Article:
Injunc­tion requiring landlord to "bring the premises into compliance with the City of Portland Housing Codes" exceeded remedial authority granted by this sec­tion to extent code compliance was not embodied in or did not coincide with habitability require­ments of [former] ORS 91.770. L & M Invest­ment Co. v. Morrison, 44 Or App 309, 605 P2d 1247 (1980), Sup Ct review denied

The applica­tion of this sec­tion does not result in an unconstitu­tional taking of prop­erty. Marquam Invest­ment Corp v. Beers, 47 Or App 711, 615 P2d 1064 (1980), Sup Ct review denied

City termina­tion of wa­ter service deprived tenants of prop­erty right in cause of ac­tion for injunctive relief. Turpen v. City of Corvallis, 26 F3d 978 (9th Cir. 1994)

Landlord knowledge of habitability viola­tion is not predicate to recovery. Davis v. Campbell, 144 Or App 288, 925 P2d 1248 (1996), aff'd 327 Or 584, 965 P2d 1017 (1998)

Law Review Cita­tions

16 WLR 846 (1980)

Chapter 90

Notes of Decisions

The prevailing party in an ac­tion brought under this Act is entitled to attorney fees. Executive Manage­ment v. Juckett, 274 Or 515, 547 P2d 603 (1976)

Damages for mental distress are not recoverable under this Act. Ficker v. Diefenbach, 34 Or App 241, 578 P2d 467 (1978), as modified by 35 Or App 829, 578 P2d 467 (1978)

Where tenant terminates residential tenancy but then holds over wrongfully, landlord need not give any notice to tenant as prerequisite to maintaining ac­tion for pos­ses­sion. Skourtes v. Schaer, 36 Or App 659, 585 P2d 703 (1978), Sup Ct review denied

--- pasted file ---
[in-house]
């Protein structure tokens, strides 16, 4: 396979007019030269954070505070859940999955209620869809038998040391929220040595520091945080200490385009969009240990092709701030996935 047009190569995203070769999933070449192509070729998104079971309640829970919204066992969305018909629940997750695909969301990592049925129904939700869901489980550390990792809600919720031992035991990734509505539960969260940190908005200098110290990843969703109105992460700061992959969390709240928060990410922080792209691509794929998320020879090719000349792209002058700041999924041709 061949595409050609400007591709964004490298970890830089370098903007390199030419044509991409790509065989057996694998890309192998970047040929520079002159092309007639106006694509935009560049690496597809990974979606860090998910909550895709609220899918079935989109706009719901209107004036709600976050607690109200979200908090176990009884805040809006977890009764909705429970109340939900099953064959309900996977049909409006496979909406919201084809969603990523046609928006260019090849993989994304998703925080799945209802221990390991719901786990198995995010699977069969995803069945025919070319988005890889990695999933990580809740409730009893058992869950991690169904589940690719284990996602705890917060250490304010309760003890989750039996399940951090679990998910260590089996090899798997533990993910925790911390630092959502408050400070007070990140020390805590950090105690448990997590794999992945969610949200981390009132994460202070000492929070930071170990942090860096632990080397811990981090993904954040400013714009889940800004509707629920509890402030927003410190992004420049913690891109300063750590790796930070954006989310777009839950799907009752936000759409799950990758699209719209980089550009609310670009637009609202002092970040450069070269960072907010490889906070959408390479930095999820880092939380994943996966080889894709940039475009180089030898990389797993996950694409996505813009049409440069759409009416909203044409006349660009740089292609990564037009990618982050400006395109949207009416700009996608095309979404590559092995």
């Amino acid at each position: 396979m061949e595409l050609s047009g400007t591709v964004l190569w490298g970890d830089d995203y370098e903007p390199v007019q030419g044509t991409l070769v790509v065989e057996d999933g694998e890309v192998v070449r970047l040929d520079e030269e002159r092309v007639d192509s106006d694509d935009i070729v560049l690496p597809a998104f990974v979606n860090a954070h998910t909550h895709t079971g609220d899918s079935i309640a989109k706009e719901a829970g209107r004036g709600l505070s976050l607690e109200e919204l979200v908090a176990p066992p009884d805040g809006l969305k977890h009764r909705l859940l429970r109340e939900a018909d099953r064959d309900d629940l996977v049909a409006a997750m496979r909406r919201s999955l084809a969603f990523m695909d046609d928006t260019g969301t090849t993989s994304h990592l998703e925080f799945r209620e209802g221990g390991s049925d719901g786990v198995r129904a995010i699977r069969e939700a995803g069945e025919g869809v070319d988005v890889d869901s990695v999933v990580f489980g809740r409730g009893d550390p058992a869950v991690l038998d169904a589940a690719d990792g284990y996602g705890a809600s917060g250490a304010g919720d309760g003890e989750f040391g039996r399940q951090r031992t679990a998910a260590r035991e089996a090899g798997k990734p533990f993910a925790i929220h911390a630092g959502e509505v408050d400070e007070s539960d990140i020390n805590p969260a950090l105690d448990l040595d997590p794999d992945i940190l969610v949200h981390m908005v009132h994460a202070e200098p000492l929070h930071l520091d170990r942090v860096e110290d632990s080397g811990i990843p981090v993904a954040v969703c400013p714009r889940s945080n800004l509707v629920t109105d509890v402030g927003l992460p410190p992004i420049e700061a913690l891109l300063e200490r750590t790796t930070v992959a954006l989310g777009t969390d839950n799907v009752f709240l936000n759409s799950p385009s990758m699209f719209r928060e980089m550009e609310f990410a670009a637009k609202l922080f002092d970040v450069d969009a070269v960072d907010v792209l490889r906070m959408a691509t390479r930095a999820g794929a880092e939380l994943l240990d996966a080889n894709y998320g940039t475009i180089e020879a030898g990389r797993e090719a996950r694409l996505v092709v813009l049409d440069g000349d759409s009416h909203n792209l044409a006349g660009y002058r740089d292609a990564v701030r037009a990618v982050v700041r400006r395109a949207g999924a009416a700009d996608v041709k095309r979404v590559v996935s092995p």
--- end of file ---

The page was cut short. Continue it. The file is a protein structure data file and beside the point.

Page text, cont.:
Landlord may waive statutory right to 30 days' written notice from tenant. Skourtes v. Schaer, 36 Or App 659, 585 P2d 703 (1978), Sup Ct review denied

This act does not provide for recovery of punitive damages. Brewer v. Erwin, 287 Or 435, 600 P2d 398 (1979)

As this act is not penal, it is not subject to attack for vagueness. Marquam Invest­ment Corp. v. Beers, 47 Or App 711, 615 P2d 1064 (1980), Sup Ct review denied

Distinc­tion in this act between residential and nonresidential tenancies is not irra­tional, arbitrary or unreasonable under United States or Oregon Constitu­tion. Marquam Invest­ment Corp. v. Beers, 47 Or App 711, 615 P2d 1064 (1980), Sup Ct review denied

Residential Landlord and Tenant Act does not supersede common law in all aspects of per­sonal injury liability. Bellikka v. Green, 306 Or 630, 762 P2d 997 (1988)

Where jury returned general verdict for defendant and court refused to award defendant attorney fees, defendant has right, absent "unusual circumstances," to receive attorney fees for damages for prevailing on per­sonal injury claim. Steininger v. Tosch, 96 Or App 493, 773 P2d 15 (1989), Sup Ct review denied

Where tenants counterclaim for injunctive relief and damages after landlord sent 30-day, no-cause evic­tion notice, before awarding attorney fees, district court must determine whether landlord or tenants have right to pos­ses­sion of house and whether tenants' right to assert counterclaim is provided by statute. Edwards v. Fenn, 308 Or 129, 775 P2d 1375 (1989)

Atty. Gen. Opinions

Private process server in a forcible entry and detainer ac­tion, (1975) Vol 37, p 869; ap­pli­ca­bil­i­ty to university housing and properties, (1976) Vol 37, p 1297

Law Review Cita­tions

56 OLR 655 (1977); 16 WLR 275 (1979); 16 WLR 835 (1980)


1 Legislative Counsel Committee, CHAPTER 90—Residential Landlord and Tenant, https://­www.­oregonlegislature.­gov/­bills_laws/­ors/­ors090.­html (2015) (last ac­cessed Jul. 16, 2016).
 
2 Legislative Counsel Committee, Annotations to the Oregon Revised Stat­utes, Cumulative Supplement - 2015, Chapter 90, https://­www.­oregonlegislature.­gov/­bills_laws/­ors/­ano090.­html (2015) (last ac­cessed Jul. 16, 2016).
 
3 OregonLaws.org assembles these lists by analyzing references between Sections. Each listed item refers back to the current Section in its own text. The result reveals relationships in the code that may not have otherwise been apparent.